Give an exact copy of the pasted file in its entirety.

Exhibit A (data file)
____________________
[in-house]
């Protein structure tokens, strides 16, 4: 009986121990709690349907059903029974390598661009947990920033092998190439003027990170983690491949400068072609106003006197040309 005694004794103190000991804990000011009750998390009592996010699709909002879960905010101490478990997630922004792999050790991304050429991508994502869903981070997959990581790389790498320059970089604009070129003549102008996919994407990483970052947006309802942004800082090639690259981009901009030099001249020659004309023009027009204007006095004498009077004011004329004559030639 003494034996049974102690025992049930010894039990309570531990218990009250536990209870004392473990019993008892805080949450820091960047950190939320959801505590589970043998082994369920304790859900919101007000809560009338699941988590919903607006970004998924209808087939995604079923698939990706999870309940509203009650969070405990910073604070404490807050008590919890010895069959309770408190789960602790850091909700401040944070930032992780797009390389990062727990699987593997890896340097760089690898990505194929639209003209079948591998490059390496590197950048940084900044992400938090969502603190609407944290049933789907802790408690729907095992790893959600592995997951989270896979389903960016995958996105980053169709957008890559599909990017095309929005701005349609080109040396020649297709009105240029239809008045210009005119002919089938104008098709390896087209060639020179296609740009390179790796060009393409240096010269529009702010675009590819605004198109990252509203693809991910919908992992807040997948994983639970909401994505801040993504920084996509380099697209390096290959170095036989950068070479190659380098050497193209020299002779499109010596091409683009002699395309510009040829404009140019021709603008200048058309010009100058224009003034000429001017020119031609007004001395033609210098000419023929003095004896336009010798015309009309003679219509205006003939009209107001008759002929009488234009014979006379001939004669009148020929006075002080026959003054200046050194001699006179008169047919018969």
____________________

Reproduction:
[in-house]
């Protein structure tokens, strides 16, 4: 009986121990709690349907059903029974390598661009947990920033092998190439003027990170983690491949400068072609106003006197040309 005694004794103190000991804990000011009750998390009592996010699709909002879960905010101490478990997630922004792999050790991304050429991508994502869903981070997959990581790389790498320059970089604009070129003549102008996919994407990483970052947006309802942004800082090639690259981009901009030099001249020659004309023009027009204007006095004498009077004011004329004559030639 003494034996049974102690025992049930010894039990309570531990218990009250536990209870004392473990019993008892805080949450820091960047950190939320959801505590589970043998082994369920304790859900919101007000809560009338699941988590919903607006970004998924209808087939995604079923698939990706999870309940509203009650969070405990910073604070404490807050008590919890010895069959309770408190789960602790850091909700401040944070930032992780797009390389990062727990699987593997890896340097760089690898990505194929639209003209079948591998490059390496590197950048940084900044992400938090969502603190609407944290049933789907802790408690729907095992790893959600592995997951989270896979389903960016995958996105980053169709957008890559599909990017095309929005701005349609080109040396020649297709009105240029239809008045210009005119002919089938104008098709390896087209060639020179296609740009390179790796060009393409240096010269529009702010675009590819605004198109990252509203693809991910919908992992807040997948994983639970909401994505801040993504920084996509380099697209390096290959170095036989950068070479190659380098050497193209020299002779499109010596091409683009002699395309510009040829404009140019021709603008200048058309010009100058224009003034000429001017020119031609007004001395033609210098000419023929003095004896336009010798015309009309003679219509205006003939009209107001008759002929009488234009014979006379001939004669009148020929006075002080026959003054200046050194001699006179008169047919018969």